Jamaica has a very contentious history with public art and, particularly, with some of the official monuments to key historical moments and public figures that have been erected since Independence. As I write this post, there are rumblings about the recently unveiled maquette for a statue to the popular Olympian track athlete Shelly-Ann Fraser-Pryce and, as seems to be the norm with such statues in Jamaica, the issue at hand is whether the maquette represents an adequate likeness. The completed statue, which was commissioned by government from the Jamaican artist Basil Watson, is slated for unveiling later this year, at a date to be announced.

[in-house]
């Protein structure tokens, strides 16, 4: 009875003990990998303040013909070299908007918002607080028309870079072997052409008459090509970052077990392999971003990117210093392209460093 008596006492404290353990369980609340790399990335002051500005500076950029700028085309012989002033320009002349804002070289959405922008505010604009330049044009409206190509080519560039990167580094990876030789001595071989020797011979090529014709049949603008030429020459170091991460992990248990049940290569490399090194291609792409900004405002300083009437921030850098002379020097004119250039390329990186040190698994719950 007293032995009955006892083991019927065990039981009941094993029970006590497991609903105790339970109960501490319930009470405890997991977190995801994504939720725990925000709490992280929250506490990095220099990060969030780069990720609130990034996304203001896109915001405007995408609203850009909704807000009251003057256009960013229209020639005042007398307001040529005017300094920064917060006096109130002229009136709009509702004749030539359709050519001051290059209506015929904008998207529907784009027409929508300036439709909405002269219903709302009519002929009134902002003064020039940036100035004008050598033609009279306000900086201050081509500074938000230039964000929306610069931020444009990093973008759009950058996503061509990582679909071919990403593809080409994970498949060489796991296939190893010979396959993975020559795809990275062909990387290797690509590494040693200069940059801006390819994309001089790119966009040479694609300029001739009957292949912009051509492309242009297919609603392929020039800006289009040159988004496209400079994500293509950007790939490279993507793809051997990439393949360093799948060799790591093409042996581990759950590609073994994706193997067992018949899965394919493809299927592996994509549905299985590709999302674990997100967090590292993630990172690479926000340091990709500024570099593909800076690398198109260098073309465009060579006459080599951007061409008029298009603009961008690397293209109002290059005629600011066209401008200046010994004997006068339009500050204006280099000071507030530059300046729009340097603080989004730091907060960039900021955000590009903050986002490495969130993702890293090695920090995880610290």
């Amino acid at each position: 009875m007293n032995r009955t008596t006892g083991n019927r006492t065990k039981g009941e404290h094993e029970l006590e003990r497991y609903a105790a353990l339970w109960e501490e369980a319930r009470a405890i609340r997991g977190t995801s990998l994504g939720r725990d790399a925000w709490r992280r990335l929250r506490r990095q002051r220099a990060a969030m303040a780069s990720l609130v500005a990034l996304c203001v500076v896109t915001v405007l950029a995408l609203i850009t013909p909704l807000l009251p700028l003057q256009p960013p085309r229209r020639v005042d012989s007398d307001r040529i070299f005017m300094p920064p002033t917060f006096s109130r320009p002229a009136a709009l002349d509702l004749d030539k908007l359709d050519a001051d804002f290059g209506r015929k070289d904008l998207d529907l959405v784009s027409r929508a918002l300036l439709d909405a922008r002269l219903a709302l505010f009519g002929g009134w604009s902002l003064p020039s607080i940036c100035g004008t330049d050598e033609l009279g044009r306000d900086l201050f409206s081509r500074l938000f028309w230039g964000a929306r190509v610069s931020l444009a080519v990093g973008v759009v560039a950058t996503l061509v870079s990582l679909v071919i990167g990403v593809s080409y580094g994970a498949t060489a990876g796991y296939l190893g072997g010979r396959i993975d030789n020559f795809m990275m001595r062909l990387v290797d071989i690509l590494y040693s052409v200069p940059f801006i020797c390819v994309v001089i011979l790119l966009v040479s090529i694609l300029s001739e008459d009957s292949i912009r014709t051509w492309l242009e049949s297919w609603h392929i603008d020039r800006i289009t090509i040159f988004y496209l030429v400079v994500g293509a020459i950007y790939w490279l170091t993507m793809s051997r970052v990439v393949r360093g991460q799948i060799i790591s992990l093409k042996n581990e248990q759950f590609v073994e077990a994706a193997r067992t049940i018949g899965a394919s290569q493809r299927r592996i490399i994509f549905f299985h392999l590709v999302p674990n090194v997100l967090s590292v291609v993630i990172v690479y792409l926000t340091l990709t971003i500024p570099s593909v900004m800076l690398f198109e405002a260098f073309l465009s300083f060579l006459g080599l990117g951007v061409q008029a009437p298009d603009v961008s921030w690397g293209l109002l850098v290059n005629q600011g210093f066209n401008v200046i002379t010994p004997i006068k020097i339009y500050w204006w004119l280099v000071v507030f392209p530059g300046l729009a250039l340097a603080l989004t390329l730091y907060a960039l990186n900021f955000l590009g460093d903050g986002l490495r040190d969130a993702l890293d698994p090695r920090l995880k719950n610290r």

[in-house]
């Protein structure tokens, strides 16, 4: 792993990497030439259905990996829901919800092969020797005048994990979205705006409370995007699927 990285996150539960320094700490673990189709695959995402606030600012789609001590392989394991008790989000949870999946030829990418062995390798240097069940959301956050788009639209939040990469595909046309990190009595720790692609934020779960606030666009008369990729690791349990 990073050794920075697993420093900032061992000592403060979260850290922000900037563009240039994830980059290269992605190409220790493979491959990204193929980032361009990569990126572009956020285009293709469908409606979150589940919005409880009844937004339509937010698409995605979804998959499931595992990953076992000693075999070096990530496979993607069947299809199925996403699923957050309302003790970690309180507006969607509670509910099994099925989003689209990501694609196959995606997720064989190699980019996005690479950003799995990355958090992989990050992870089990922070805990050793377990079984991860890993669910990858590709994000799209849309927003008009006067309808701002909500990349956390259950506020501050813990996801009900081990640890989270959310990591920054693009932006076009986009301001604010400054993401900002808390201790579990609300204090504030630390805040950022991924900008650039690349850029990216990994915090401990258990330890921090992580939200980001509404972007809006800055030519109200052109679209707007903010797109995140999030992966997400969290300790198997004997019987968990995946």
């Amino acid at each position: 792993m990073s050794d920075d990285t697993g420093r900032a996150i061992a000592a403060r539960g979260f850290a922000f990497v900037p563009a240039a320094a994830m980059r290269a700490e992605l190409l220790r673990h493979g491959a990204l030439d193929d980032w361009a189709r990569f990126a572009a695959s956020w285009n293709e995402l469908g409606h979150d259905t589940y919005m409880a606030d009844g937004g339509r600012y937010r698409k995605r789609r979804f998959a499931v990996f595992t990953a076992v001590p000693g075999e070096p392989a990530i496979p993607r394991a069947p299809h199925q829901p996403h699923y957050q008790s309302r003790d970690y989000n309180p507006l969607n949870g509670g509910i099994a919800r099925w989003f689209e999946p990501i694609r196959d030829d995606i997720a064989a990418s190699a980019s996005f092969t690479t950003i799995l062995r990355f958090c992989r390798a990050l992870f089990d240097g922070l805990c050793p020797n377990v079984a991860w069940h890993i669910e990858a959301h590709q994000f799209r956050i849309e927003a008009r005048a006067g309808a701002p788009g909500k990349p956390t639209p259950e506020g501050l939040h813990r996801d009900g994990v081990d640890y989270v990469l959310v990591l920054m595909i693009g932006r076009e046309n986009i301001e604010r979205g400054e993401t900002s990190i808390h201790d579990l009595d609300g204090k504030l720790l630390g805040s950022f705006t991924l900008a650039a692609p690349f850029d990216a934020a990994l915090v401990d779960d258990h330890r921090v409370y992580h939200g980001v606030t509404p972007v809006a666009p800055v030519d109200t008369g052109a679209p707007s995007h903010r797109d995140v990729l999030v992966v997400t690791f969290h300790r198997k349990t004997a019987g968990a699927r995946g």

The Fraser-Pryce statue will be located at what has, quite unimaginatively, been christened Statue Park, in front of the National Stadium at Independence Park. There it will join Alvin Marriott’s imposing Athlete (1962), which was unveiled by Princess Margaret as a part of Jamaica’s Independence ceremonies, and various later statues dedicated to specific Jamaican track and field Olympians, such as Merlene Ottey, the first female athlete to be so honoured. Most later additions are by Basil Watson, who was also the artist of the statue to Usain Bolt that was successfully unveiled at the same location last year, after similar public anxieties about the maquette and the question of likeness. Additional statues, of Veronica Campbell-Brown and Asafa Powell and presumably also by Basil Watson, are being planned.